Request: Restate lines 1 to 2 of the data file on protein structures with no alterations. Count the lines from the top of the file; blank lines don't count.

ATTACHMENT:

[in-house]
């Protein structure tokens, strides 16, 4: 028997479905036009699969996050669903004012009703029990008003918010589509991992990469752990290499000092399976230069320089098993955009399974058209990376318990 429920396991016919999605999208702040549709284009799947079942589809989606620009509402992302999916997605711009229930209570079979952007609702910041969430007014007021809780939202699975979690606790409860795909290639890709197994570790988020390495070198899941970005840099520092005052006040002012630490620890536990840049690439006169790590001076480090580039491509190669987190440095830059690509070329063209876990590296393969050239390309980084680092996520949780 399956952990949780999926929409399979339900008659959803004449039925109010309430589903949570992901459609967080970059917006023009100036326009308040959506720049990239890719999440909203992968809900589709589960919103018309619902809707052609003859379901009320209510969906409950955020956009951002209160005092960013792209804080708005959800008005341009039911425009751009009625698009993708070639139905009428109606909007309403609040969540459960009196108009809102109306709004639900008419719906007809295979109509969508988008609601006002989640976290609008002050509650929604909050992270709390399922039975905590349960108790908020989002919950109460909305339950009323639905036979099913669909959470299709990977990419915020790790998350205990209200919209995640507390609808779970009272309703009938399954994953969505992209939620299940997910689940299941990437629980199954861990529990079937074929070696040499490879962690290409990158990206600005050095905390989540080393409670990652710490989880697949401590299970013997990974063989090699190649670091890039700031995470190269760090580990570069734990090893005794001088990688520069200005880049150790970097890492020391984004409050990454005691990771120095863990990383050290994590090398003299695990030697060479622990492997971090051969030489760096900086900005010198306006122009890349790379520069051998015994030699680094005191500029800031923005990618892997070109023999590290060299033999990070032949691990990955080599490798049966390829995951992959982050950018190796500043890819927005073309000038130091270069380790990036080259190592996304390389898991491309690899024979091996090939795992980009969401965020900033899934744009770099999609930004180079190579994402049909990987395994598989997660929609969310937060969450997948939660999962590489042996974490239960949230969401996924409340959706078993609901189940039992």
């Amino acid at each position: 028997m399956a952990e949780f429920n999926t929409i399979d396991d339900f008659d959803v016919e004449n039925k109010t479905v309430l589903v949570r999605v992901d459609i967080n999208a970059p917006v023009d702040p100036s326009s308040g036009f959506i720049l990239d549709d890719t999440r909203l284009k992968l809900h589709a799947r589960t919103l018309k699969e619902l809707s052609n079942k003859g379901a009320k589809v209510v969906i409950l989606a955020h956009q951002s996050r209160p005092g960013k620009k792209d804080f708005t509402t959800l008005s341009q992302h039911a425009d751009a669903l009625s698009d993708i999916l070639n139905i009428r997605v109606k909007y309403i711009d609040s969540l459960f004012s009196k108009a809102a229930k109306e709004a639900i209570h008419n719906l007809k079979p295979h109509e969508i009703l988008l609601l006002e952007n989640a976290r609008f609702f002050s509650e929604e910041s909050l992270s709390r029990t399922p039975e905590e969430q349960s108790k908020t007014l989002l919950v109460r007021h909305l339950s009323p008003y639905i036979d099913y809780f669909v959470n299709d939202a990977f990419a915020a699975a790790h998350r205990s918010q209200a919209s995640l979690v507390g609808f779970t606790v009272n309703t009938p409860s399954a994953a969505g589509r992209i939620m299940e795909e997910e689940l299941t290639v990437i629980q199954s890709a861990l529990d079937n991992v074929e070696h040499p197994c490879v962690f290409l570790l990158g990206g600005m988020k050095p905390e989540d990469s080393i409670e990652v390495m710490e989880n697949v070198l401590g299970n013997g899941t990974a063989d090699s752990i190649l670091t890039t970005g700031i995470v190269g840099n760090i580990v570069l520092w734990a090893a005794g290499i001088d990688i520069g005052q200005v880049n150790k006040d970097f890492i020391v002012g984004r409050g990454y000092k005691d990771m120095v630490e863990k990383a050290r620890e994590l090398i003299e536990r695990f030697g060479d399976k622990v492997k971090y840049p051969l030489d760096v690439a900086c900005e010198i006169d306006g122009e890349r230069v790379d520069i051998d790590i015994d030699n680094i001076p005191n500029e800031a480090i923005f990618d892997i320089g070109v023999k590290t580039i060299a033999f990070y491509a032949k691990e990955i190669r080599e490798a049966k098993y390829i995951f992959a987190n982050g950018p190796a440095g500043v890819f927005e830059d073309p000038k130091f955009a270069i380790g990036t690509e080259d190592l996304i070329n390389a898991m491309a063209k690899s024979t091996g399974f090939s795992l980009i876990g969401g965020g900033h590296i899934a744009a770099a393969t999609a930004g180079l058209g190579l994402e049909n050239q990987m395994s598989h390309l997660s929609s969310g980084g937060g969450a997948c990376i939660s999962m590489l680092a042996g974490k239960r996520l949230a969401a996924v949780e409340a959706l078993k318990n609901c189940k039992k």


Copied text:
[in-house]
């Protein structure tokens, strides 16, 4: 028997479905036009699969996050669903004012009703029990008003918010589509991992990469752990290499000092399976230069320089098993955009399974058209990376318990 429920396991016919999605999208702040549709284009799947079942589809989606620009509402992302999916997605711009229930209570079979952007609702910041969430007014007021809780939202699975979690606790409860795909290639890709197994570790988020390495070198899941970005840099520092005052006040002012630490620890536990840049690439006169790590001076480090580039491509190669987190440095830059690509070329063209876990590296393969050239390309980084680092996520949780 399956952990949780999926929409399979339900008659959803004449039925109010309430589903949570992901459609967080970059917006023009100036326009308040959506720049990239890719999440909203992968809900589709589960919103018309619902809707052609003859379901009320209510969906409950955020956009951002209160005092960013792209804080708005959800008005341009039911425009751009009625698009993708070639139905009428109606909007309403609040969540459960009196108009809102109306709004639900008419719906007809295979109509969508988008609601006002989640976290609008002050509650929604909050992270709390399922039975905590349960108790908020989002919950109460909305339950009323639905036979099913669909959470299709990977990419915020790790998350205990209200919209995640507390609808779970009272309703009938399954994953969505992209939620299940997910689940299941990437629980199954861990529990079937074929070696040499490879962690290409990158990206600005050095905390989540080393409670990652710490989880697949401590299970013997990974063989090699190649670091890039700031995470190269760090580990570069734990090893005794001088990688520069200005880049150790970097890492020391984004409050990454005691990771120095863990990383050290994590090398003299695990030697060479622990492997971090051969030489760096900086900005010198306006122009890349790379520069051998015994030699680094005191500029800031923005990618892997070109023999590290060299033999990070032949691990990955080599490798049966390829995951992959982050950018190796500043890819927005073309000038130091270069380790990036080259190592996304390389898991491309690899024979091996090939795992980009969401965020900033899934744009770099999609930004180079190579994402049909990987395994598989997660929609969310937060969450997948939660999962590489042996974490239960949230969401996924409340959706078993609901189940039992």